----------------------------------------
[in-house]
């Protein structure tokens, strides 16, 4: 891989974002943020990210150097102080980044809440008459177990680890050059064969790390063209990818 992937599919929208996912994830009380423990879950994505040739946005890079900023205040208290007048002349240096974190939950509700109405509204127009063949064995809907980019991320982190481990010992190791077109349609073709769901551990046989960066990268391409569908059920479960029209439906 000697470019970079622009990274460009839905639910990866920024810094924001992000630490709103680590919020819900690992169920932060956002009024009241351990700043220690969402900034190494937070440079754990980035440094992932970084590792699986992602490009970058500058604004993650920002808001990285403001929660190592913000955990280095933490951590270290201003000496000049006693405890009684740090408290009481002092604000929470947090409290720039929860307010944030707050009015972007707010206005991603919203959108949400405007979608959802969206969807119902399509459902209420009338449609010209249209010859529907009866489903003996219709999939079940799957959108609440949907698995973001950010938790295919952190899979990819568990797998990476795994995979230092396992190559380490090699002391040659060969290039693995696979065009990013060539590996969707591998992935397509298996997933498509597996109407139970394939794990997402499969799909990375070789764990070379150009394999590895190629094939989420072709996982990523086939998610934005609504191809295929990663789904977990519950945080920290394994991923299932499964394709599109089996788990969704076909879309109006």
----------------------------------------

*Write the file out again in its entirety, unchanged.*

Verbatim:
[in-house]
């Protein structure tokens, strides 16, 4: 891989974002943020990210150097102080980044809440008459177990680890050059064969790390063209990818 992937599919929208996912994830009380423990879950994505040739946005890079900023205040208290007048002349240096974190939950509700109405509204127009063949064995809907980019991320982190481990010992190791077109349609073709769901551990046989960066990268391409569908059920479960029209439906 000697470019970079622009990274460009839905639910990866920024810094924001992000630490709103680590919020819900690992169920932060956002009024009241351990700043220690969402900034190494937070440079754990980035440094992932970084590792699986992602490009970058500058604004993650920002808001990285403001929660190592913000955990280095933490951590270290201003000496000049006693405890009684740090408290009481002092604000929470947090409290720039929860307010944030707050009015972007707010206005991603919203959108949400405007979608959802969206969807119902399509459902209420009338449609010209249209010859529907009866489903003996219709999939079940799957959108609440949907698995973001950010938790295919952190899979990819568990797998990476795994995979230092396992190559380490090699002391040659060969290039693995696979065009990013060539590996969707591998992935397509298996997933498509597996109407139970394939794990997402499969799909990375070789764990070379150009394999590895190629094939989420072709996982990523086939998610934005609504191809295929990663789904977990519950945080920290394994991923299932499964394709599109089996788990969704076909879309109006």